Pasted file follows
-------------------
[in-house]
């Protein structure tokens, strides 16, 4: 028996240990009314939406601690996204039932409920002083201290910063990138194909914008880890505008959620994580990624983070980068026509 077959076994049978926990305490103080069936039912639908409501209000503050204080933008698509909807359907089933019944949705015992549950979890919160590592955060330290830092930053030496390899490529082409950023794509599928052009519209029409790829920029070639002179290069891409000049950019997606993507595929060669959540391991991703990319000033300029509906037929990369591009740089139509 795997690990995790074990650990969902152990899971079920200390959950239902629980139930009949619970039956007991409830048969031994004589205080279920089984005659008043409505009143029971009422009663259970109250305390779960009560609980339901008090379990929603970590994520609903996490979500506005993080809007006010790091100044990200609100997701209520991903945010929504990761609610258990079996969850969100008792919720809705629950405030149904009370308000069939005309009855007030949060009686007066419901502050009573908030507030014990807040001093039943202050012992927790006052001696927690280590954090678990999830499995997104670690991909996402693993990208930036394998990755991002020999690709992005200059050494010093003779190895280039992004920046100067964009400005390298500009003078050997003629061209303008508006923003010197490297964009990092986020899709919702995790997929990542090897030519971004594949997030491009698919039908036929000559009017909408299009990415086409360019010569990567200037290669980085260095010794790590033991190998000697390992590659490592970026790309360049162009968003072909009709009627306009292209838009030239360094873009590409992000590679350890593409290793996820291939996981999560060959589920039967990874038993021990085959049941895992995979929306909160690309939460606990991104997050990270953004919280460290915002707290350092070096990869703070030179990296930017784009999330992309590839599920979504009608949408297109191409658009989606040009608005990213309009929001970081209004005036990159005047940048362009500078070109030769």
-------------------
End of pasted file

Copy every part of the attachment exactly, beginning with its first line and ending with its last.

[in-house]
């Protein structure tokens, strides 16, 4: 028996240990009314939406601690996204039932409920002083201290910063990138194909914008880890505008959620994580990624983070980068026509 077959076994049978926990305490103080069936039912639908409501209000503050204080933008698509909807359907089933019944949705015992549950979890919160590592955060330290830092930053030496390899490529082409950023794509599928052009519209029409790829920029070639002179290069891409000049950019997606993507595929060669959540391991991703990319000033300029509906037929990369591009740089139509 795997690990995790074990650990969902152990899971079920200390959950239902629980139930009949619970039956007991409830048969031994004589205080279920089984005659008043409505009143029971009422009663259970109250305390779960009560609980339901008090379990929603970590994520609903996490979500506005993080809007006010790091100044990200609100997701209520991903945010929504990761609610258990079996969850969100008792919720809705629950405030149904009370308000069939005309009855007030949060009686007066419901502050009573908030507030014990807040001093039943202050012992927790006052001696927690280590954090678990999830499995997104670690991909996402693993990208930036394998990755991002020999690709992005200059050494010093003779190895280039992004920046100067964009400005390298500009003078050997003629061209303008508006923003010197490297964009990092986020899709919702995790997929990542090897030519971004594949997030491009698919039908036929000559009017909408299009990415086409360019010569990567200037290669980085260095010794790590033991190998000697390992590659490592970026790309360049162009968003072909009709009627306009292209838009030239360094873009590409992000590679350890593409290793996820291939996981999560060959589920039967990874038993021990085959049941895992995979929306909160690309939460606990991104997050990270953004919280460290915002707290350092070096990869703070030179990296930017784009999330992309590839599920979504009608949408297109191409658009989606040009608005990213309009929001970081209004005036990159005047940048362009500078070109030769």